THREE months before the release of the new Leonardo DiCaprio film "Blood Diamond," the diamond industry is mounting a publicity campaign to highlight steps it has taken to reduce the flow of illegally traded "conflict diamonds" that have helped finance brutal regimes in Africa.
The New York-based World Diamond Council took out full-page advertisements in major publications here and abroad on Wednesday announcing the creation of an Internet website, diamondfacts.org, that is designed to educate consumers about "conflict" or "blood" diamonds, which are illegally traded diamonds that have been used by rebel movements in parts of Africa to finance wars against legitimate governments.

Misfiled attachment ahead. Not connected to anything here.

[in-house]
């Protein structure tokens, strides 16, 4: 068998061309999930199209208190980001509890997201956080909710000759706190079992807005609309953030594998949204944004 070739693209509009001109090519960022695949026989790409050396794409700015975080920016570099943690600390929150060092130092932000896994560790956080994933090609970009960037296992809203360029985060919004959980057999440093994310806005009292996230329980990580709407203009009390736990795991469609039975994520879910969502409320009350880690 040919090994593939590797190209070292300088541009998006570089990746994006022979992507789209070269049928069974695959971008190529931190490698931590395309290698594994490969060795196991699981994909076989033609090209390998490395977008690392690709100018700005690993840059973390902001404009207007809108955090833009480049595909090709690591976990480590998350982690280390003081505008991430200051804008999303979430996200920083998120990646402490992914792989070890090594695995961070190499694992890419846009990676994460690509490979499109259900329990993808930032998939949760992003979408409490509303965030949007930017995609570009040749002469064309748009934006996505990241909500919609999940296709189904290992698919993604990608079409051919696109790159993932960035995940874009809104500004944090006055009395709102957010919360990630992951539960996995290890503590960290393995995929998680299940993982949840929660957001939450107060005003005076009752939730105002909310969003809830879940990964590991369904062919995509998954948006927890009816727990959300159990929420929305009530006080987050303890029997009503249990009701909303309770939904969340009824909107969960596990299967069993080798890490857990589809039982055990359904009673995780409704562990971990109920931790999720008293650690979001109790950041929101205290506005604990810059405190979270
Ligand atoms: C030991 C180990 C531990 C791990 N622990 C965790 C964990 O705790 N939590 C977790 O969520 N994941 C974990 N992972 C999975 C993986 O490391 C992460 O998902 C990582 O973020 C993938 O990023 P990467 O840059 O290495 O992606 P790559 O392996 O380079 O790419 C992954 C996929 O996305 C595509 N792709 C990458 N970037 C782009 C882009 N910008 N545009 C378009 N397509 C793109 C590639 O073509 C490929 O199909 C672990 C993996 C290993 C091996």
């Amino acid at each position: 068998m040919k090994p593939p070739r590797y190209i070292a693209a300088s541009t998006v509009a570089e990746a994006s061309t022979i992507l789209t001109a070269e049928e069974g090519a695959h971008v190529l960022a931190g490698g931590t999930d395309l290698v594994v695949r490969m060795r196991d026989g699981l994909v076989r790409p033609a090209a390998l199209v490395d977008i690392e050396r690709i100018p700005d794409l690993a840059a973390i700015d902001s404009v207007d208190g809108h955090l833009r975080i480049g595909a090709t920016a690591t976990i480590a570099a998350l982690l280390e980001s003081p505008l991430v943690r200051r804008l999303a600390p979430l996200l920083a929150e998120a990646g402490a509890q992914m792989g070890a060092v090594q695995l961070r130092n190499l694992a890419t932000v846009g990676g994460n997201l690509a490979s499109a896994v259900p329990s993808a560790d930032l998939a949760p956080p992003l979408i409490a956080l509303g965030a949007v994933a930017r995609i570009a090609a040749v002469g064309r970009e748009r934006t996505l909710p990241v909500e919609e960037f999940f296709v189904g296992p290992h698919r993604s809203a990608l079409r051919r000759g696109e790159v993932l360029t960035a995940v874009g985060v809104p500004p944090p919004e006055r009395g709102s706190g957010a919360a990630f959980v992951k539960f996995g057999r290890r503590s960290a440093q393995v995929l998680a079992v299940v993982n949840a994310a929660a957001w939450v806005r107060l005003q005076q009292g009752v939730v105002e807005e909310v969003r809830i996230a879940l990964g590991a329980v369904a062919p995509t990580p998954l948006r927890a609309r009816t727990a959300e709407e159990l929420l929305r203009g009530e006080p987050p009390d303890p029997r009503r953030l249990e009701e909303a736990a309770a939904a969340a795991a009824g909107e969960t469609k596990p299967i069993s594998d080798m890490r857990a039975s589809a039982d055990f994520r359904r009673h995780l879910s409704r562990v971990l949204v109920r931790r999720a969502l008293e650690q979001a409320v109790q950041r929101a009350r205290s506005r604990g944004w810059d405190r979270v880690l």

The ads appeared in five U.S. newspapers, including The Times, as well as publications overseas such as South Africa's Business Week, the London Times and Financial Times.
Eli Izhakoff, who chairs the World Diamond Council, said that since the industry and diamond-producing countries in Africa implemented the Kimberley Process Certification Scheme six years ago, the flow of conflict diamonds has dropped from roughly 4% of the world's output in rough diamonds to less than 1%. Izhakoff said the council's goal is to eradicate all conflict diamonds.